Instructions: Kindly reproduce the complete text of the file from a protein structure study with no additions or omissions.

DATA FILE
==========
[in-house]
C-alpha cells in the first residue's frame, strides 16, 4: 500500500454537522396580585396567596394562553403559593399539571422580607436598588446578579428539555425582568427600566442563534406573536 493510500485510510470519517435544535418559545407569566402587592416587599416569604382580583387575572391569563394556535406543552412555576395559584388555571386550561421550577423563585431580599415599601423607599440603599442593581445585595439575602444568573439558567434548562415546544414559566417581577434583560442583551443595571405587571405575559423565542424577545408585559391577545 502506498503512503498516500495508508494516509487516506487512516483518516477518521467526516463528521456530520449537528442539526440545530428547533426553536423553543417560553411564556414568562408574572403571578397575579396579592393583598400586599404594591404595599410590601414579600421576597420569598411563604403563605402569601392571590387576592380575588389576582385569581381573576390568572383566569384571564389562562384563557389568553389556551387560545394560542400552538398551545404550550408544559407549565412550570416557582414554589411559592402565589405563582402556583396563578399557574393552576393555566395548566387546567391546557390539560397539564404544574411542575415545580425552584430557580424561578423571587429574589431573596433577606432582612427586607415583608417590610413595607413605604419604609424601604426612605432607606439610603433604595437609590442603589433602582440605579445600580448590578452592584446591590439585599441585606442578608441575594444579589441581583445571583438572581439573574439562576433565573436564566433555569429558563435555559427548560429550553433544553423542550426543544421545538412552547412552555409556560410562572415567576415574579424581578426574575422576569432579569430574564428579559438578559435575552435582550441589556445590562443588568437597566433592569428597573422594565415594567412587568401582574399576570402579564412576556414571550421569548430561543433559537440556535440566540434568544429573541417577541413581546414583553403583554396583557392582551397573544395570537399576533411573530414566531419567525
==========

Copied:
[in-house]
C-alpha cells in the first residue's frame, strides 16, 4: 500500500454537522396580585396567596394562553403559593399539571422580607436598588446578579428539555425582568427600566442563534406573536 493510500485510510470519517435544535418559545407569566402587592416587599416569604382580583387575572391569563394556535406543552412555576395559584388555571386550561421550577423563585431580599415599601423607599440603599442593581445585595439575602444568573439558567434548562415546544414559566417581577434583560442583551443595571405587571405575559423565542424577545408585559391577545 502506498503512503498516500495508508494516509487516506487512516483518516477518521467526516463528521456530520449537528442539526440545530428547533426553536423553543417560553411564556414568562408574572403571578397575579396579592393583598400586599404594591404595599410590601414579600421576597420569598411563604403563605402569601392571590387576592380575588389576582385569581381573576390568572383566569384571564389562562384563557389568553389556551387560545394560542400552538398551545404550550408544559407549565412550570416557582414554589411559592402565589405563582402556583396563578399557574393552576393555566395548566387546567391546557390539560397539564404544574411542575415545580425552584430557580424561578423571587429574589431573596433577606432582612427586607415583608417590610413595607413605604419604609424601604426612605432607606439610603433604595437609590442603589433602582440605579445600580448590578452592584446591590439585599441585606442578608441575594444579589441581583445571583438572581439573574439562576433565573436564566433555569429558563435555559427548560429550553433544553423542550426543544421545538412552547412552555409556560410562572415567576415574579424581578426574575422576569432579569430574564428579559438578559435575552435582550441589556445590562443588568437597566433592569428597573422594565415594567412587568401582574399576570402579564412576556414571550421569548430561543433559537440556535440566540434568544429573541417577541413581546414583553403583554396583557392582551397573544395570537399576533411573530414566531419567525